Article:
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Cannibalism-  - Phidippus princeps

Cannibalism- - Phidippus princeps
Concord, Middlesex County, Massachusetts, USA
August 1, 2009
I'm fairly certain these are both immature P. clarus. Its possible they are siblings and probable they are closely related. A draining experience to say the least.

Images from video at::
Natural History Services - Jumping Spiders

Images of this individual: tag all
Cannibalism-  - Phidippus princeps Cannibalism-  - Phidippus princeps Cannibalism-  - Phidippus princeps

Moved from Phidippus clarus.

Not a clarus
I think both might be P. princeps; maybe 5th or 6th instar. You should post the abdomen view from about 8s into your video. Actually, if you haven't bugged G.B. much lately, you might ask him to take a look, since I'm not sure how distinctive princeps is at this stage.

Took me a minute to figure out exactly what's going on here. In the second image the spider appears to be eating a molt (note the clear eyes), which would be very odd, but in this image the abdomen is still fully formed. The additional views in the video make it quite clear that the "two-headed" prey had just started the molting process when the predator discovered it as an easy meal. So I guess what we are witnessing is the removal of "poor molting site selection" from the gene pool.

Or maybe, just maybe, we're looking at two newly discovered species, which I shall call Phidippus heracles and Phidippus orthrus. :-)

P. othrus Hmmmmm . . . .
As you once so sage-like said, salticids will inevitable lead to alcohol! I am guilty of identification by association. While mature P. clarus are in the immediate vicinity (the same milkweed patch!), I have not (knowingly) seen P. princeps in the area where the video was shot. Both species ARE in the general area and so these may well be just what you say. I have posted an image of the abdomen and hope this helps. As to your suggested names for the "new" species I claim priority and suggest P. barnesii obfuscatum. And now for a cold beer . . .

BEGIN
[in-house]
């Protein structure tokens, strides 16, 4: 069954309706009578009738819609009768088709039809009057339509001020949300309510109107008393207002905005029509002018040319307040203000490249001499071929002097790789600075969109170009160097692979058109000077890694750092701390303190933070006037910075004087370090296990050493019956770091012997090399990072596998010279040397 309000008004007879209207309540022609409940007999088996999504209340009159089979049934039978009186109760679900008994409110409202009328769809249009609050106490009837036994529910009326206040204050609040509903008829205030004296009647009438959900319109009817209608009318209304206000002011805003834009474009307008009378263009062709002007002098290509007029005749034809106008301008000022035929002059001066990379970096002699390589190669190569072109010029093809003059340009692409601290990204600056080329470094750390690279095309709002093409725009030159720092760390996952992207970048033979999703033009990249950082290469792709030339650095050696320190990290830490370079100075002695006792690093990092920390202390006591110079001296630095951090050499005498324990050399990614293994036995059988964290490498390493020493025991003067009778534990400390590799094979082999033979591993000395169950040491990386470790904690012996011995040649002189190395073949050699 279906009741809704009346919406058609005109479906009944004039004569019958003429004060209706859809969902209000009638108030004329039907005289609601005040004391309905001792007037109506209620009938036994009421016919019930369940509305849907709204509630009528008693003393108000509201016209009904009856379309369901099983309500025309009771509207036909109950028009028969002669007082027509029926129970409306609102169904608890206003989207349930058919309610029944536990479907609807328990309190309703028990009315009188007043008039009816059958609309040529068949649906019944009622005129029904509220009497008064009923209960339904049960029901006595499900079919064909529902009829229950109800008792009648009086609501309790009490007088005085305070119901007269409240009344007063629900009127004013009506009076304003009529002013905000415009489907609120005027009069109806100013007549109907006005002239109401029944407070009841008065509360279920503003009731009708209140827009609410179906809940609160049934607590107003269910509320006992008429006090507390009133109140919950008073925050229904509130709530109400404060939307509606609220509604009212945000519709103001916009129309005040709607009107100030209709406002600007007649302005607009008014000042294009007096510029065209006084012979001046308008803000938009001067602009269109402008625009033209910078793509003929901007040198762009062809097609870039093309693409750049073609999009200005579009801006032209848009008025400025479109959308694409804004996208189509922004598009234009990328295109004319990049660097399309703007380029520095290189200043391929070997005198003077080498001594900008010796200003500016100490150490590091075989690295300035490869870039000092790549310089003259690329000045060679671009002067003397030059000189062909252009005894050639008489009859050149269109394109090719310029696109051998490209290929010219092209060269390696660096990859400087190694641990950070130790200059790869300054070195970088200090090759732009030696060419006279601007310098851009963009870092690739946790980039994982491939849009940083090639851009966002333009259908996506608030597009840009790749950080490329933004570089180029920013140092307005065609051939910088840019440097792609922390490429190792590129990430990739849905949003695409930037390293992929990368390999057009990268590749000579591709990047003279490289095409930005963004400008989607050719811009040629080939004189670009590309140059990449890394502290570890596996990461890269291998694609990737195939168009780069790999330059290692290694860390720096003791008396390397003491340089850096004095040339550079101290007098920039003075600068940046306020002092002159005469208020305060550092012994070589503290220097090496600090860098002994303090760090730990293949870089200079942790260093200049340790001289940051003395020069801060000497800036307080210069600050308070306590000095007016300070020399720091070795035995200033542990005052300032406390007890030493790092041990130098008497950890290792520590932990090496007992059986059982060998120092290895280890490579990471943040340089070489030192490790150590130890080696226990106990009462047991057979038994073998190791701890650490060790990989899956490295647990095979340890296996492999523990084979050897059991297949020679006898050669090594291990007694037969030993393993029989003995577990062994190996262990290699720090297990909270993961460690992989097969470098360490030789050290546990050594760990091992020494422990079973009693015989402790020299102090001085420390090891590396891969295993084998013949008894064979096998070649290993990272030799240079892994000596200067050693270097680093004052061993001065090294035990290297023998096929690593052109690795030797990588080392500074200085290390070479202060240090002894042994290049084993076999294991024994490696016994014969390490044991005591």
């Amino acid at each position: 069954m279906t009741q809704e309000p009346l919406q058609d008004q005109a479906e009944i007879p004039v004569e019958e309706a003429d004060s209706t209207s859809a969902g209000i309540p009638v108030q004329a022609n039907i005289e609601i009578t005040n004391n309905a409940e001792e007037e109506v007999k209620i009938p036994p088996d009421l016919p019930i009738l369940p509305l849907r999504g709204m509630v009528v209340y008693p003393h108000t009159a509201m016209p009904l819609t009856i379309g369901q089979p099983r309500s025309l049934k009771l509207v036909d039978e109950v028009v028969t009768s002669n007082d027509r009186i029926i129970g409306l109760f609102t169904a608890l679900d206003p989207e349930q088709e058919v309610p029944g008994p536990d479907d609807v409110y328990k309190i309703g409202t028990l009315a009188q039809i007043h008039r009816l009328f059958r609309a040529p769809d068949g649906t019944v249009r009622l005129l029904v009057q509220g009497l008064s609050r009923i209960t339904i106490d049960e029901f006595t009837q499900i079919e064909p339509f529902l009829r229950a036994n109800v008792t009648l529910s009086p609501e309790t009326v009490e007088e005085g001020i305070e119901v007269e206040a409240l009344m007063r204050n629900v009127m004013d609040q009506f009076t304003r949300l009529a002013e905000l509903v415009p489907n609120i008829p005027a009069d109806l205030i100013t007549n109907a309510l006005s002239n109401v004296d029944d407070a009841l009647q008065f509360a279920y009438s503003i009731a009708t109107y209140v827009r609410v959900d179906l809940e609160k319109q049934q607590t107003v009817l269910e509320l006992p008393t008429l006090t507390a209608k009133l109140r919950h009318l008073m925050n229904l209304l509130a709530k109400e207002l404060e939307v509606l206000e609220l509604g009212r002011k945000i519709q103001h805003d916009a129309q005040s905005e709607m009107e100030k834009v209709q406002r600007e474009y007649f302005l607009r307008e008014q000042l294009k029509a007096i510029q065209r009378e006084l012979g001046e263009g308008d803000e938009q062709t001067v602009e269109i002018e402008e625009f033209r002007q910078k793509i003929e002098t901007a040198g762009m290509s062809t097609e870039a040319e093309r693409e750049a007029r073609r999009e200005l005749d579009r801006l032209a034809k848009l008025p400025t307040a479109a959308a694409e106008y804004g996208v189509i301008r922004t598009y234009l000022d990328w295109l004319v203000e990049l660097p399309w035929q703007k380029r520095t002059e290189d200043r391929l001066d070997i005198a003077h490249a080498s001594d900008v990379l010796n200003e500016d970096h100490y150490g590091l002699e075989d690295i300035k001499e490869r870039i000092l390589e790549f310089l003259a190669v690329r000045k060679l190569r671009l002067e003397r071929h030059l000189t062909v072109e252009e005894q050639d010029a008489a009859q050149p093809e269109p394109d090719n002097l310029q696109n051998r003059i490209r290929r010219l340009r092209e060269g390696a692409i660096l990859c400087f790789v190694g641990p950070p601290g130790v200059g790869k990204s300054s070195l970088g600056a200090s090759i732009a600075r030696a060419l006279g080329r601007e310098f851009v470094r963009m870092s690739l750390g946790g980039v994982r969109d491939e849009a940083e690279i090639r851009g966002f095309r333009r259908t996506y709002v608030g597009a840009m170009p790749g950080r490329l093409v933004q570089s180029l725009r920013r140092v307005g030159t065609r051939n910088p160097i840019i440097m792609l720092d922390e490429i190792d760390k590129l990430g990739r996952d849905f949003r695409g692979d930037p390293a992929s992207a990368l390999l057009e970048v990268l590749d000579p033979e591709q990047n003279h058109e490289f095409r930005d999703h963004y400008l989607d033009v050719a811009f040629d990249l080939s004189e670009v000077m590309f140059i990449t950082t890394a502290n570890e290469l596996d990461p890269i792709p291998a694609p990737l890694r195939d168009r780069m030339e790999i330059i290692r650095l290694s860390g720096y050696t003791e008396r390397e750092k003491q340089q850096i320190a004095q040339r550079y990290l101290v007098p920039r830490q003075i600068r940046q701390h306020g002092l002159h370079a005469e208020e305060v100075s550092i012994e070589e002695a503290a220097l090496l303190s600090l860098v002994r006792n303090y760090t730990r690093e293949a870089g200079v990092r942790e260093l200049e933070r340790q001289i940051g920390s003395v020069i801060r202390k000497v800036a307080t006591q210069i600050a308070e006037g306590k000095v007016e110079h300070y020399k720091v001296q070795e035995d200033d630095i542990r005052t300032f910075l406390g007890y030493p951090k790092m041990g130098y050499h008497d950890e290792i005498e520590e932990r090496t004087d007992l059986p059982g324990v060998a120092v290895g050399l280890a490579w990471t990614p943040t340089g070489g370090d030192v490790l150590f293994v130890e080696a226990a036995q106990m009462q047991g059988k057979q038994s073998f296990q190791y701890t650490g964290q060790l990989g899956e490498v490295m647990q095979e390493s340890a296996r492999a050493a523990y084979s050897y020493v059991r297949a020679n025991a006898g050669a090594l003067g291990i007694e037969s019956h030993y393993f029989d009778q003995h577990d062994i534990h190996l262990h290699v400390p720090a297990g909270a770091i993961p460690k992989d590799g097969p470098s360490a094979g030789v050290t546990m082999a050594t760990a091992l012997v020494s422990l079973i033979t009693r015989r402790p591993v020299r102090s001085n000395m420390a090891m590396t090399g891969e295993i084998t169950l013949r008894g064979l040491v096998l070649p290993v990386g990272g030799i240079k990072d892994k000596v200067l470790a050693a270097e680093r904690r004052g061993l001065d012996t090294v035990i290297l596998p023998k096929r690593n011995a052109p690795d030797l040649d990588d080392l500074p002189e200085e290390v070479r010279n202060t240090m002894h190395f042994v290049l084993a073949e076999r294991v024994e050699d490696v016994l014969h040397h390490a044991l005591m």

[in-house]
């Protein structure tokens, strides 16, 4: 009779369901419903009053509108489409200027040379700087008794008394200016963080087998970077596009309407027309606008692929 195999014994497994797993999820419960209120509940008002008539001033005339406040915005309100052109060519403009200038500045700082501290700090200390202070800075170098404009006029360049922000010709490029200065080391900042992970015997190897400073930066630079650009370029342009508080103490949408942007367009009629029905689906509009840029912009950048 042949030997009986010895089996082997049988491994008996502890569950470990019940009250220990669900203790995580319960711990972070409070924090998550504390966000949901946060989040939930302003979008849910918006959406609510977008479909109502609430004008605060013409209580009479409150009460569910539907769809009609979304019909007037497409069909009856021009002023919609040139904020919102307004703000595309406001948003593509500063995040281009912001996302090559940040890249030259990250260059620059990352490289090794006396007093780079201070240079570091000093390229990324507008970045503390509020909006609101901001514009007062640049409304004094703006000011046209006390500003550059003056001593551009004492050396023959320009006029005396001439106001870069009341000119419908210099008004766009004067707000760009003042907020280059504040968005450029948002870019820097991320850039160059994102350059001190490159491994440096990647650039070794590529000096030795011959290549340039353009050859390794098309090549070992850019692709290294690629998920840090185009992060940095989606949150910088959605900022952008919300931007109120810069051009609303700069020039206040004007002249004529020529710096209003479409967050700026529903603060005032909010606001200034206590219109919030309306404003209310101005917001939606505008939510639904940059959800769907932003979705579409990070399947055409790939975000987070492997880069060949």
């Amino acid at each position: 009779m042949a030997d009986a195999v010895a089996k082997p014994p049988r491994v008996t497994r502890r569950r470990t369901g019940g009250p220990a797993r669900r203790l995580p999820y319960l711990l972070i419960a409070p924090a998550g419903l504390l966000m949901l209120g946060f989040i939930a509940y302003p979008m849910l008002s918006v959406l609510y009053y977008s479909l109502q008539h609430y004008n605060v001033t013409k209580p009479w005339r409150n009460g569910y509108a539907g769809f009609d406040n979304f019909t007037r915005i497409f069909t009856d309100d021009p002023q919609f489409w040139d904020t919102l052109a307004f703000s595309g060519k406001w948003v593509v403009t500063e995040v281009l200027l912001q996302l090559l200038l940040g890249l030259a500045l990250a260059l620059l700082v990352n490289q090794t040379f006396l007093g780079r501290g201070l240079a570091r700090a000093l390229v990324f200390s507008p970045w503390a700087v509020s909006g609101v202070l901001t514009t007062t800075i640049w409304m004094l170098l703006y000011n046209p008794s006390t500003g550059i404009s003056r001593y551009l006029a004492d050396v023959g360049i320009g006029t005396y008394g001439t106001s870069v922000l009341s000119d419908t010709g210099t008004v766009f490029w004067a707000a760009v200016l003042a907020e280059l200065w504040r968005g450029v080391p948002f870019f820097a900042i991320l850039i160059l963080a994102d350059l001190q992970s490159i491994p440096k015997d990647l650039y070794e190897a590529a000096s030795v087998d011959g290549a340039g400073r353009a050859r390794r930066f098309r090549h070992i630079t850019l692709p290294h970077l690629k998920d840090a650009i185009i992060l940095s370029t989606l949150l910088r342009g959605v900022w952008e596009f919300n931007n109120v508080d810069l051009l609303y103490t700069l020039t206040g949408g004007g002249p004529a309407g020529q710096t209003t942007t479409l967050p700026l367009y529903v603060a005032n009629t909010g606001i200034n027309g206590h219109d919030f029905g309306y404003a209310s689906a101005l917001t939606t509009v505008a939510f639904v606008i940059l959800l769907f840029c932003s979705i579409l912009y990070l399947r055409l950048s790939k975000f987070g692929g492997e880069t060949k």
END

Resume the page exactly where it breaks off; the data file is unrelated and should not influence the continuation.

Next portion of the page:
Good call Jay . . .
G. B. Edwards was kind enough to comment - "Phidippus princeps is a distinct possibility. They have a dorsal pattern (but not color) similar to P. audax when immature, losing the pattern in about the subadult stage. I would have to see the venter of the abdomen to be sure (P. clarus is very distinctive), but Jay could be right."

And to add a footnote of my own - today I revisited the milkweed patch where the video was shot and there, perched on a milkweed pod, was a sub-adult P. princeps. I think this is a great example of how much BugGuide and its talented experts and editors have to offer. Thanks Jay!

Just glad I wasn't horribly wrong :-)
I'll go ahead and move to P. princeps then, since his only comparison was to P. audax.

The venter would indeed help to confirm this as P. clarus, but the dorsum spot pattern should already rule out that possibility.